Whether one owns or manages a building, the responsibility of identifying all potential risks for fires is a high priority. By far, the best line of defense to reduce injuries from fires is to prevent the fires from occurring in the first place. This is followed by implementation of an approved fire safety plan (FSP) to ensure the building occupants gain confidence and become familiar with emergency procedures. It is to be noted that although a FSP bears the stamp of acceptance and/or letter indicating the FSP meets the requirements, a building manager’s responsibility is far from over when it comes to implementation. Regardless of whether the building has a newly-approved FSP or one which is already in place, building managers are responsible for ensuring that all applicable requirements are followed at all times.
Ensuring that the contents of a fire safety plan are up to date is an absolute must. Fire code requires that each FSP is reviewed at intervals not greater than twelve months. This undoubtedly may seem like a huge task as the FSP can easily run over sixty pages, and a building manager can be overwhelmed with the update process. It is even more of a challenge since one of the aims is to update only the applicable text as required. Being in possession of an electronic copy of the FSP certainly is of benefit as it allows the building manager to make revisions and print pages on demand. Simple changes may include updating the building’s emergency contact information, identifying those individuals with special needs, and other minor revisions. Should the electronic version not be available, a hardcopy is normally found within the FSP box located by the building main entrance.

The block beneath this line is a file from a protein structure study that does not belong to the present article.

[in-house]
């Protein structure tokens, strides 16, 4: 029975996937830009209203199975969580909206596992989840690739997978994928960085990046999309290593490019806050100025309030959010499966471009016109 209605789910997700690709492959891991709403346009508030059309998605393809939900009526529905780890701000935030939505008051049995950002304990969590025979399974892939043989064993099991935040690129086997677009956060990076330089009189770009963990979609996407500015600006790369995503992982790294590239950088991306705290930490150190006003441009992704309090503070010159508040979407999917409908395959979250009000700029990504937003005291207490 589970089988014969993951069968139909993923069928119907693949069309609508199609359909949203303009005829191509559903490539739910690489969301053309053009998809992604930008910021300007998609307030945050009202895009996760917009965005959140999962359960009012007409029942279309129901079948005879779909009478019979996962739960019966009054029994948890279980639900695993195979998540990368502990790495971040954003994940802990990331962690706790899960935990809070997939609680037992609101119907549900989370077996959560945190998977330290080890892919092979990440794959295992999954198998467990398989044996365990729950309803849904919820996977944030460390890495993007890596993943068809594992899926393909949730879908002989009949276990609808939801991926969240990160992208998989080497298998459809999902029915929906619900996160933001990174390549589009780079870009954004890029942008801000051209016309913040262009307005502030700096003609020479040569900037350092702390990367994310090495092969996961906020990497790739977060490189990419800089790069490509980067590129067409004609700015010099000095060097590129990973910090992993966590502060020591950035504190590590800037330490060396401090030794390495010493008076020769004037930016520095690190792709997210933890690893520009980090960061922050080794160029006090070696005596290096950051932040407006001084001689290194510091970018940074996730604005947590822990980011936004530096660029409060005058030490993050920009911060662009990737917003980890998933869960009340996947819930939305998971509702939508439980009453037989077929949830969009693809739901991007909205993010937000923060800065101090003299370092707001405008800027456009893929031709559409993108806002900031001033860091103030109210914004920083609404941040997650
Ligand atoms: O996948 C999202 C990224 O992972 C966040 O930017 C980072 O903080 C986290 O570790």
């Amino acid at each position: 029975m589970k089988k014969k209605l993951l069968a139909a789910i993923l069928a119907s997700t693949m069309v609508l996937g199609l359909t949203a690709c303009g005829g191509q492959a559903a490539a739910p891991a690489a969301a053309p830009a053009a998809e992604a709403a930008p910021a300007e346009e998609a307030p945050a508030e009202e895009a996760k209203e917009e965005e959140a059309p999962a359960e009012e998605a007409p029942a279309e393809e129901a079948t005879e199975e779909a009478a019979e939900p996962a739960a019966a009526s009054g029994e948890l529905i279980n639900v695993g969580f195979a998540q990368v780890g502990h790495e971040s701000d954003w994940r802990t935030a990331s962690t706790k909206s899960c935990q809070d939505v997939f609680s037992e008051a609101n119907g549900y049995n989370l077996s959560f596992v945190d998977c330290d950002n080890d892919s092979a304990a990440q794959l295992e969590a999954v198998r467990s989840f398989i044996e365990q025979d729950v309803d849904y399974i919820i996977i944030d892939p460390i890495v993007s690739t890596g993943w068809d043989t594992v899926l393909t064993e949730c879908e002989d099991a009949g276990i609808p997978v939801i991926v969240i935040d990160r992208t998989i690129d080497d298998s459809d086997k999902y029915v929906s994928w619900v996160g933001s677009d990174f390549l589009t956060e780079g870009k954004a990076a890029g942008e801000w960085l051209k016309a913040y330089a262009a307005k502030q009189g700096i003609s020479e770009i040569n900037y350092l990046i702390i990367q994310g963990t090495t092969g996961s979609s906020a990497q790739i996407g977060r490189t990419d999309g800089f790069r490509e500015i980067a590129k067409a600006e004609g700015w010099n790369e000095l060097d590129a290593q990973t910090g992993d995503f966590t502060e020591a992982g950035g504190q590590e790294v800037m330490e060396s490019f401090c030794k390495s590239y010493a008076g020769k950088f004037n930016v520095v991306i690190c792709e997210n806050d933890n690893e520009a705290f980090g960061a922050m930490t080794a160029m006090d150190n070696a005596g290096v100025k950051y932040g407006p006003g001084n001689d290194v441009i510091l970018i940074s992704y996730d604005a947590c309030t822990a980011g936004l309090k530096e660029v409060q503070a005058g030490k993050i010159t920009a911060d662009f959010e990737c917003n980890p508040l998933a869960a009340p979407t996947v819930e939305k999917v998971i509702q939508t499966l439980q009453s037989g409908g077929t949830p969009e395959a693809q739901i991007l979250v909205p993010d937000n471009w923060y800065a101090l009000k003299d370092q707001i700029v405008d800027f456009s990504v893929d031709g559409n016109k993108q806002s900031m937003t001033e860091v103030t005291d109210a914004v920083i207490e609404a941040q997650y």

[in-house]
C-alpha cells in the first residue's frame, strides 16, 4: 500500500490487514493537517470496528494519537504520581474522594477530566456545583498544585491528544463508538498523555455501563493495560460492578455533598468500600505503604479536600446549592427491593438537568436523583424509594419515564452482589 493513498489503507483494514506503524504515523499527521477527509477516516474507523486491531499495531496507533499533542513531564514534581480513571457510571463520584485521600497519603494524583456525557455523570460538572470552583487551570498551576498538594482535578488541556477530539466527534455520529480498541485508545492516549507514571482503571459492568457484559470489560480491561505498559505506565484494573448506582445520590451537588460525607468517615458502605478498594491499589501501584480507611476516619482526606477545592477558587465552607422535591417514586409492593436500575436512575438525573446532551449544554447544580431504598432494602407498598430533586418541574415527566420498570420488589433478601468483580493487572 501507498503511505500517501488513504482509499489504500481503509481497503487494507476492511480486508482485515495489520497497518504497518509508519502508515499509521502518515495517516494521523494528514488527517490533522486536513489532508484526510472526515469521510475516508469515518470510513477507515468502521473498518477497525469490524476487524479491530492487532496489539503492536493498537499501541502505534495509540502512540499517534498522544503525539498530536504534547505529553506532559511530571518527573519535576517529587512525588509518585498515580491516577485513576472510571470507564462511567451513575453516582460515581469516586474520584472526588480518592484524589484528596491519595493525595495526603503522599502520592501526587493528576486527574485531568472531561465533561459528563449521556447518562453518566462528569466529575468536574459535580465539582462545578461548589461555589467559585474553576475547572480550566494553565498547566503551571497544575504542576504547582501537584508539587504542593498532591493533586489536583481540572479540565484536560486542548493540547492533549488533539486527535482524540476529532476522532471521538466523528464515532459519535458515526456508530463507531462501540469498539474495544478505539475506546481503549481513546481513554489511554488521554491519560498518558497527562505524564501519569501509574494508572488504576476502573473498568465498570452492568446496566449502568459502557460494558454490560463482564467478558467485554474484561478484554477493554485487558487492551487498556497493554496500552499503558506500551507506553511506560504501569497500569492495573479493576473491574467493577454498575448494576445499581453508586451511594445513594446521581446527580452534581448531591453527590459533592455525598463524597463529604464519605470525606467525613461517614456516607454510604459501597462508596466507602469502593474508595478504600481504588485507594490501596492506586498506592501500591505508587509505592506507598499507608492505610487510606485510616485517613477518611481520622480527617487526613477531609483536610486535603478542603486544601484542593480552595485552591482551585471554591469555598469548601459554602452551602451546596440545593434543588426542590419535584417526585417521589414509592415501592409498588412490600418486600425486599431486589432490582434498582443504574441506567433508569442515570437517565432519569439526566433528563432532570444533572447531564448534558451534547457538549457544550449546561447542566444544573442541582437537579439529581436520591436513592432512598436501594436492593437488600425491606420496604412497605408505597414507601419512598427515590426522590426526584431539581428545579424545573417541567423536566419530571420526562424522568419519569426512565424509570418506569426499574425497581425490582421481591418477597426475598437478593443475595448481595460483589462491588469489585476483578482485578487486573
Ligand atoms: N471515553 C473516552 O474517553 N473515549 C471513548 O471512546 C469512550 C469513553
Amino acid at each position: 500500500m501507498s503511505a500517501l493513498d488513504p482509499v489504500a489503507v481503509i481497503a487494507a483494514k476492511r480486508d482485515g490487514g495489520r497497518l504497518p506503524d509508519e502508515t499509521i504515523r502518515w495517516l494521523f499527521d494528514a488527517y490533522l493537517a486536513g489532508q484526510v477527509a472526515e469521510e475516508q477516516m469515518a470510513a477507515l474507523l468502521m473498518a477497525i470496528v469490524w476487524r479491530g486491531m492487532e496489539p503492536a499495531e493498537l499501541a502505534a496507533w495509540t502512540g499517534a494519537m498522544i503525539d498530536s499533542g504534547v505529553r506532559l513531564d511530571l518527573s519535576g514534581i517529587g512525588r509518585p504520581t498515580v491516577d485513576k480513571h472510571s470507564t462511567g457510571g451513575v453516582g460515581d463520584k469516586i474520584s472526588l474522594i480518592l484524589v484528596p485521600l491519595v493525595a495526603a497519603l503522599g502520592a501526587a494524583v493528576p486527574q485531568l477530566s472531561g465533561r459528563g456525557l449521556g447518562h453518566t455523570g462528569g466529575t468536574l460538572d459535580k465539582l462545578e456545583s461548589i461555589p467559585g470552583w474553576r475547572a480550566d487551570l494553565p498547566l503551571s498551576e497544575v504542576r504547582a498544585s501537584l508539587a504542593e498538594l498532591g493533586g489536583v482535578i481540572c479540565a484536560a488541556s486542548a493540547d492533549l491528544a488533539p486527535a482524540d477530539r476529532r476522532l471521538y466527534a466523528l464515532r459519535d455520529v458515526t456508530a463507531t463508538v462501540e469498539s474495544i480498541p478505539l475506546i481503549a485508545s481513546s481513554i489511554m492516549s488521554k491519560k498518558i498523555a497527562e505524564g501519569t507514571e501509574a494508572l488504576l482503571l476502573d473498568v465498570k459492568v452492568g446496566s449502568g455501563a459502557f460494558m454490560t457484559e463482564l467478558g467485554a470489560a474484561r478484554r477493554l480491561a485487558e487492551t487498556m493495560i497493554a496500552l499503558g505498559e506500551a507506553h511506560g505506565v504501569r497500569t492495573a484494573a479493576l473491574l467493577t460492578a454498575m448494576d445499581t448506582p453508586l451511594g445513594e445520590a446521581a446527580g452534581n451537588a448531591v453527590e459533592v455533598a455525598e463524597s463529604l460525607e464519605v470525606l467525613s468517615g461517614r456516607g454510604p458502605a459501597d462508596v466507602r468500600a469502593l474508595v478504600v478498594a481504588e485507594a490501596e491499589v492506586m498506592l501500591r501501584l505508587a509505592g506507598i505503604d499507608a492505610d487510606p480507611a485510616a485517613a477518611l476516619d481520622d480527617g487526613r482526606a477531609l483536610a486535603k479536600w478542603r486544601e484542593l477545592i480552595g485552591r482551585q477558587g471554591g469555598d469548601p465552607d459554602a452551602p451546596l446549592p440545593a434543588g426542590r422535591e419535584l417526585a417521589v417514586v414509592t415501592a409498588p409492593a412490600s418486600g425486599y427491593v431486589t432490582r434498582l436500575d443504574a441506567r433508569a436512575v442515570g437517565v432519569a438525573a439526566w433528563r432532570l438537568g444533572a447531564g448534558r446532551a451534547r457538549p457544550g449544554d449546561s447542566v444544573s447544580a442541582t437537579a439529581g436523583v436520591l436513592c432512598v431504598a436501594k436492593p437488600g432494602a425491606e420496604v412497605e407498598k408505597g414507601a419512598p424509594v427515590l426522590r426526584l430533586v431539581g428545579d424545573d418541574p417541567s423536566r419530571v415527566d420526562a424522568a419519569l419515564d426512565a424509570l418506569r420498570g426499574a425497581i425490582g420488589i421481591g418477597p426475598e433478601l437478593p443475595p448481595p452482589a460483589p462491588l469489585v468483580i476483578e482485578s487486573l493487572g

Unfortunately, if an electronic version of the FSP is not available, re-typing portions of the document may be necessary for insertion into the FSP. For more extensive alterations, such as properly describing fire alarm and sprinkler system retrofits, structural add-ons, or a building ownership change, the developer of the original FSP may be contacted. Their comprehensive audit would include verifying the placement of the fire and life safety equipment is accurately indicated on the floor layout drawings, along with confirming the fire panel’s sequence of operation, elevator homing functions and all means of egress. A re-submission to the City Fire Services should be considered.